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Fr. Dale's Reflections #8

I am my mother's kid. Like my mom, I love shopping. I particularly like shopping at Macy's. The truth is I can wake up on a day off, throw on some clothes, and walk to Macy's within five minutes. Being able to walk through the store, stop at the in-store Starbucks, and hunt for bargains, are some of the things I miss the most during this shut down.
The other evening, I went out for a walk. I walked to Biltmore Fashion Square. It was sad. All the stores were locked tight and no one was around. I was so caught up in the emptiness that I did not turn my head the other direction to notice the beautiful sunset. I missed the amazing colored sky that God was providing.
I recently read an article written by the great spiritual writer C.S. Lewis. Lewis was asked to reflect on what it meant to live in 1948 under the threat of the atomic bomb. He began the article by reflecting that we all know we are going to die, and the bomb just adds another way for it to happen. Then, he went on to say, "The first action to be made and the first action to be taken is to pull ourselves together. If we are to be destroyed by an atomic bomb, let that bomb when it comes, find us doing sensible and human things -- praying, working, teaching, reading, listening to music, bathing the children, playing tennis, chatting to our friends over a pint and a game of darts -- not huddled together like frightened sheep thinking about bombs. They may break our bodies (a microbe can do that) but they need not dominate our minds."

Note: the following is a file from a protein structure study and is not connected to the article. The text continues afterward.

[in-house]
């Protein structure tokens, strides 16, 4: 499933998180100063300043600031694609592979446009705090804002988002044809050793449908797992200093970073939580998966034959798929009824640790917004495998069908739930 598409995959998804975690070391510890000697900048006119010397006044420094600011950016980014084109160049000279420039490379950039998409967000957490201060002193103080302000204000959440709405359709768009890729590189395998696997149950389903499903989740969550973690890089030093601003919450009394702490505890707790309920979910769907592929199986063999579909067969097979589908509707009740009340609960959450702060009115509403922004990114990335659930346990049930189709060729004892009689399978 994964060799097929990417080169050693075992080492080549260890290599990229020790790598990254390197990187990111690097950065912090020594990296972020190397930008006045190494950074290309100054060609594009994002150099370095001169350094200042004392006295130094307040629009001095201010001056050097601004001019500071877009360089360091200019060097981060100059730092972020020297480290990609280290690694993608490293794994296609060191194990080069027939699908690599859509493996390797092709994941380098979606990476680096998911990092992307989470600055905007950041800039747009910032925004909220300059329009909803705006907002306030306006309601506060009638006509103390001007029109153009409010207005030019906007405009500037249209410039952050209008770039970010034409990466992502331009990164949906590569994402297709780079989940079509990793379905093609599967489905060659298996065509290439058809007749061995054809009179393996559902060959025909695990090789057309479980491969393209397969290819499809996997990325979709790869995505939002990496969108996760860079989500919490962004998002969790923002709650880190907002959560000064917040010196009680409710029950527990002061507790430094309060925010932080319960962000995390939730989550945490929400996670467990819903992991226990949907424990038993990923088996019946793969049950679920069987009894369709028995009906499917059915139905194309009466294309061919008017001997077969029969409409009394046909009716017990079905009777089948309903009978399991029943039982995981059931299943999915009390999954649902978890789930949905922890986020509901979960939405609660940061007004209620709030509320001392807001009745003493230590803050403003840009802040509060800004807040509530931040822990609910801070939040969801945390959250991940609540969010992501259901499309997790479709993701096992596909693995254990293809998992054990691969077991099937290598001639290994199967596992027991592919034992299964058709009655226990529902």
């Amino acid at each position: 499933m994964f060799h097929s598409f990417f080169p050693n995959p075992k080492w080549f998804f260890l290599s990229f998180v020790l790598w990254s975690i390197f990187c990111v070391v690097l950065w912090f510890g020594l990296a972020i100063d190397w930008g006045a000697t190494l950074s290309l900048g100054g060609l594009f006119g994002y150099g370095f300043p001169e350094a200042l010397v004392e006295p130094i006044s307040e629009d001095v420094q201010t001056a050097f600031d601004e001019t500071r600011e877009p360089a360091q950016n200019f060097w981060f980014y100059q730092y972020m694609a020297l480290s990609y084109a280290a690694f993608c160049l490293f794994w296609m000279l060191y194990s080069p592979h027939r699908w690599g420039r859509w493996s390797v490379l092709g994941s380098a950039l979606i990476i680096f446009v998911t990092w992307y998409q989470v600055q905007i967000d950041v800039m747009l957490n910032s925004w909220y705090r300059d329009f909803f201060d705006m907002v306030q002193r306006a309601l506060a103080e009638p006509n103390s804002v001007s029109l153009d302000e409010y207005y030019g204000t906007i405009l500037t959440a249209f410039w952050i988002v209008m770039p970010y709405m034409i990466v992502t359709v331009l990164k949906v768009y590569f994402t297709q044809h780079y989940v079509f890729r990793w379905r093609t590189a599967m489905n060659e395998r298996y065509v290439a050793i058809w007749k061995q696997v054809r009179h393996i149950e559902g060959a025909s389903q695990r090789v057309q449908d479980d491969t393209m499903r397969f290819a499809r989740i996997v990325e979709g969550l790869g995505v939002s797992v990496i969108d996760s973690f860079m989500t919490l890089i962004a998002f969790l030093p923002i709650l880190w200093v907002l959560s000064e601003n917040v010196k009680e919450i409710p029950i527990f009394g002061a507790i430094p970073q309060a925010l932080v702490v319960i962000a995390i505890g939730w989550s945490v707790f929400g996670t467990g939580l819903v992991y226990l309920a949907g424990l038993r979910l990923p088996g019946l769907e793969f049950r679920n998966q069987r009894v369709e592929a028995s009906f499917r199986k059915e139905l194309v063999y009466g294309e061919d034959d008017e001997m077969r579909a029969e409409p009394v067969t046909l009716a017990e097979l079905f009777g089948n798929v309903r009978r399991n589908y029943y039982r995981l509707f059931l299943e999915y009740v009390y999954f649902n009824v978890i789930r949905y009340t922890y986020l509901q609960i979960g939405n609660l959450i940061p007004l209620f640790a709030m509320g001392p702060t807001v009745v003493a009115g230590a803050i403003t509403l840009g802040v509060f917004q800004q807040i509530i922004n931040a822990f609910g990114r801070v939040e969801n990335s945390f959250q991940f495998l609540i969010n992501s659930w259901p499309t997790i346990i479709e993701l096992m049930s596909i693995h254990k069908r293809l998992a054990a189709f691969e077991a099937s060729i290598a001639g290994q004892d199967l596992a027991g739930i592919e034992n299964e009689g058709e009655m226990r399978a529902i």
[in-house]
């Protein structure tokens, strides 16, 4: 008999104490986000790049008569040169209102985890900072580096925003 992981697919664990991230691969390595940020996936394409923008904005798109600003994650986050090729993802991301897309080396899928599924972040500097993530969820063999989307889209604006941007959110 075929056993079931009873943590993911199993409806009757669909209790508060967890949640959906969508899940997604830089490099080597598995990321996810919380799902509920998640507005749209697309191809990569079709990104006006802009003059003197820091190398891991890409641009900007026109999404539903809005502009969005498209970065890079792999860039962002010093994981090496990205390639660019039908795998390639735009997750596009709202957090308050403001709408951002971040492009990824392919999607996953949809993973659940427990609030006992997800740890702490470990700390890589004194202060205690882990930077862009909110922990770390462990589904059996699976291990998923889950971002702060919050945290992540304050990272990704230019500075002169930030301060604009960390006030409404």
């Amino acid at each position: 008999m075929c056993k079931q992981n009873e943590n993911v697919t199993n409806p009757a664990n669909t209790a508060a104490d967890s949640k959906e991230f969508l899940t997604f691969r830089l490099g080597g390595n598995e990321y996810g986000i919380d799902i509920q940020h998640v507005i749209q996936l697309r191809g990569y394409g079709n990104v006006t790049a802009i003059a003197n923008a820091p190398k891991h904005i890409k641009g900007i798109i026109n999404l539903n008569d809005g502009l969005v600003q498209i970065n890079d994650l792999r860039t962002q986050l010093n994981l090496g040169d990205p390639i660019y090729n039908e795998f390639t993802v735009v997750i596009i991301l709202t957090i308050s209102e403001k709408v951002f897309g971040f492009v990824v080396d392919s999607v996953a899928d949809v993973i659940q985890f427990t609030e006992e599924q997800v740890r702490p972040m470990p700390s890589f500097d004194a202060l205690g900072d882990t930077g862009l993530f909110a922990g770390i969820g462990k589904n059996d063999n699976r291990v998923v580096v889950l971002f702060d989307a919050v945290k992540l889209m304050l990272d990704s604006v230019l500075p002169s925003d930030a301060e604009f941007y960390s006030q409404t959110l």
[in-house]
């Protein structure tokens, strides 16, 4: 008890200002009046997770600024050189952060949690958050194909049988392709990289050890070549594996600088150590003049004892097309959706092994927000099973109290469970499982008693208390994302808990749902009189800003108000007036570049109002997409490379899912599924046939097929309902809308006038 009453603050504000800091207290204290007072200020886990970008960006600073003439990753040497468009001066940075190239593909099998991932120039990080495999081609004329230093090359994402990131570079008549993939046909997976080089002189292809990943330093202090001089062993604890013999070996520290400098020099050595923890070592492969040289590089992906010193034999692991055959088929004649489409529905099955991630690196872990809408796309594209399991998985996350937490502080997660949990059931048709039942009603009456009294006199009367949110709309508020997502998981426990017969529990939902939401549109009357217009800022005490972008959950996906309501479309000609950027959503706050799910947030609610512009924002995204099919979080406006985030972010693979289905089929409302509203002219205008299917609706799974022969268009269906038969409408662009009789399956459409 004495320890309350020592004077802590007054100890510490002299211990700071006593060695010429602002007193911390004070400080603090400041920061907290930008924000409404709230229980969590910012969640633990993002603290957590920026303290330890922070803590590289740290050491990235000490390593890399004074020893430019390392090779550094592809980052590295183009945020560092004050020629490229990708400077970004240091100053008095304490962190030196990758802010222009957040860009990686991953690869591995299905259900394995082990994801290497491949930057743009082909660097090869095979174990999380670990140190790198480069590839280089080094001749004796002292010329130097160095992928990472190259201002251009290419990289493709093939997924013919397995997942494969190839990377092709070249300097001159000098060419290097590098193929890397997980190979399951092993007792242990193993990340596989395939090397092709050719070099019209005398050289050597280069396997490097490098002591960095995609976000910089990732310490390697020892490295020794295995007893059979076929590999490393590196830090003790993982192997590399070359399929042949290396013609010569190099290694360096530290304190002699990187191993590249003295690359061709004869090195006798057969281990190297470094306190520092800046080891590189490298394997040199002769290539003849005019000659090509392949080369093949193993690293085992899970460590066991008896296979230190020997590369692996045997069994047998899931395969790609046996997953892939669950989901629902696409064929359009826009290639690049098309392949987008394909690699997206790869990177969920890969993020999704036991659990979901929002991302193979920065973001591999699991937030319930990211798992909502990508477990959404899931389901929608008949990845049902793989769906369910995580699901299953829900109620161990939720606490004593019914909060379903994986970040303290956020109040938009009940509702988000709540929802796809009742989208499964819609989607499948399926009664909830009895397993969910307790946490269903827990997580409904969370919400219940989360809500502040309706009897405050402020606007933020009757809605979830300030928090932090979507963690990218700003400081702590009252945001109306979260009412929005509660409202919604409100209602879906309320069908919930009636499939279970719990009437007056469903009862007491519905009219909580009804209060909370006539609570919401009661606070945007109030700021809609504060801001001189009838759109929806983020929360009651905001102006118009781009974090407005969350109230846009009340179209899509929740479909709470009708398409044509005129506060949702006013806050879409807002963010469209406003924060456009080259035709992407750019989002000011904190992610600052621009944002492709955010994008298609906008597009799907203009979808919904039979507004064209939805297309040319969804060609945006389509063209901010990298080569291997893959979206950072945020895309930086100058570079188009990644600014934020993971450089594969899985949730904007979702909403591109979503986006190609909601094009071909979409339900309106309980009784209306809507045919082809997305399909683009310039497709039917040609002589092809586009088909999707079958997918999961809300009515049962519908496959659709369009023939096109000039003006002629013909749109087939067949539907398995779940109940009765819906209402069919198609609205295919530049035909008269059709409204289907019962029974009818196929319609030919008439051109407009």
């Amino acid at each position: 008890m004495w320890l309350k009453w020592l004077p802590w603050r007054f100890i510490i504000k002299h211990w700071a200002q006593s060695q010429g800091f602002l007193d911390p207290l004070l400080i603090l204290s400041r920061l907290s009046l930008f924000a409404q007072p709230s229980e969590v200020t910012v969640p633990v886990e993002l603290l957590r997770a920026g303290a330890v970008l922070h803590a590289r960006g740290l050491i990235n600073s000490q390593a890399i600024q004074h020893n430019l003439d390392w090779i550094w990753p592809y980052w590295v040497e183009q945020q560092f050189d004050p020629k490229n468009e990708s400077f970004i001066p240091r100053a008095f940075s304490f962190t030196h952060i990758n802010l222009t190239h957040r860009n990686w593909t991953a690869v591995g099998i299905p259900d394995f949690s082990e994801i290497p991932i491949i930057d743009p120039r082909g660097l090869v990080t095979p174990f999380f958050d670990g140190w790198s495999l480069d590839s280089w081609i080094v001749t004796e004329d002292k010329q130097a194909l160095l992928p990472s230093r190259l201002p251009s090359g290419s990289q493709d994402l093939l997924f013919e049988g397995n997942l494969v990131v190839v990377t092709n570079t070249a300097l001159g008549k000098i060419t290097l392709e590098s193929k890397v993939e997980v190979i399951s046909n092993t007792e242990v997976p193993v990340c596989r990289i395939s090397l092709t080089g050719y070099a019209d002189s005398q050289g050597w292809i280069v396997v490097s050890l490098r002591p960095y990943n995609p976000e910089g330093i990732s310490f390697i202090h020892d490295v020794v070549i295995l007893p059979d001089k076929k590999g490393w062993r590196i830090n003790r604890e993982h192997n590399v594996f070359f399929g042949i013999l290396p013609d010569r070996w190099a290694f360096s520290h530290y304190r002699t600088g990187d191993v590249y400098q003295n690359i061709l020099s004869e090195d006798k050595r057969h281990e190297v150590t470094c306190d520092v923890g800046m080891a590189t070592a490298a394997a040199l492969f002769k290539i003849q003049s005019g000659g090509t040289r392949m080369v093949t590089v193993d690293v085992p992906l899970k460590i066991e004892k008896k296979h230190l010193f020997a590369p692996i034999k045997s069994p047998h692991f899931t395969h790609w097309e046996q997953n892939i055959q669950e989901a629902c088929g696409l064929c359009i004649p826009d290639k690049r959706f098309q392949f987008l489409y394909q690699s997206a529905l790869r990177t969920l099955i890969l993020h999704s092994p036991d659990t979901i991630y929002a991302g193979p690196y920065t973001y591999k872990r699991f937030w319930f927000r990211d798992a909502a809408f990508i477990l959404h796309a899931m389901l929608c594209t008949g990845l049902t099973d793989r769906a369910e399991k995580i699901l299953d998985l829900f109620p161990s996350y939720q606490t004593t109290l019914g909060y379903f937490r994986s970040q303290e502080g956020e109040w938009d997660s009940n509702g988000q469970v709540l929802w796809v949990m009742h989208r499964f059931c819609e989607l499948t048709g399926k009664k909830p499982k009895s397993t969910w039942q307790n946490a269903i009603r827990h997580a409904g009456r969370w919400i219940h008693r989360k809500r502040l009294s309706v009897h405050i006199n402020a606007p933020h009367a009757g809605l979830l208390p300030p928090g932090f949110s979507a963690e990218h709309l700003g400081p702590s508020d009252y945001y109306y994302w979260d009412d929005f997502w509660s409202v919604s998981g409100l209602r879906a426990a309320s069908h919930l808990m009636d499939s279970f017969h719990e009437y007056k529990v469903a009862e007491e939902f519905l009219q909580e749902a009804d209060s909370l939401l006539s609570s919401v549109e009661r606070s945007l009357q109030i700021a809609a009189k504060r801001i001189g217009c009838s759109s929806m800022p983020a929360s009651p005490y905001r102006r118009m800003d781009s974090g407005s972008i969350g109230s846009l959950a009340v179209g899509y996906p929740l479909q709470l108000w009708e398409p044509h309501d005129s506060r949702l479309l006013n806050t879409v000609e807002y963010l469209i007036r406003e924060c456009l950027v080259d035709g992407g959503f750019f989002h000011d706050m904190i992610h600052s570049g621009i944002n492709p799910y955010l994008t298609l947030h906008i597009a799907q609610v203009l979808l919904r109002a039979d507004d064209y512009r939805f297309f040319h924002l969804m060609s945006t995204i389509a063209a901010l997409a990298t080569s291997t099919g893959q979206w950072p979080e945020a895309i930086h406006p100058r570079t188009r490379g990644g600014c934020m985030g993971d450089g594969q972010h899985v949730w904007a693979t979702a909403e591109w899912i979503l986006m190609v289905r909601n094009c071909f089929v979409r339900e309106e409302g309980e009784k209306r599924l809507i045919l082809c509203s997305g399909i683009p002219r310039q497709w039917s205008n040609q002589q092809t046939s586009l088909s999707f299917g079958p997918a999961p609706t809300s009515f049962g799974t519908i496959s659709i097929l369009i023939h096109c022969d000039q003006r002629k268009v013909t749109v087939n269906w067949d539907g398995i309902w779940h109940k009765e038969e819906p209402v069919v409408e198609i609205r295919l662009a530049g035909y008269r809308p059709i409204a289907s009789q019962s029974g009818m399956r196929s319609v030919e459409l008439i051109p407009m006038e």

So much of what Lewis said in 1948 applies to us today. I find it interesting that Lewis even added the phrase, "a microbe can do that." (A microbe is bacteria which causes disease.) There is no doubt the coronavirus is serious. We need to follow guidelines on social distancing and staying home. We are able, however, to still enjoy the present. We can enjoy our families, the quiet, the sunsets, the PWC live streaming, and being alive here and now. We can stop focusing our minds on what is not and work to enjoy the blessing of each day.
Covid-19 has certainly flattened our lives as we have known them. In turn, we must work to flatten Covid-19. This virus does not need to dominate our thoughts. God needs to be what fills our thoughts. We are alive and breathing, capable of giving and loving and capable of receiving God's love. Let us enjoy the moments God gives us. Each moment may not be ideal, but each moment may certainly be blessed.

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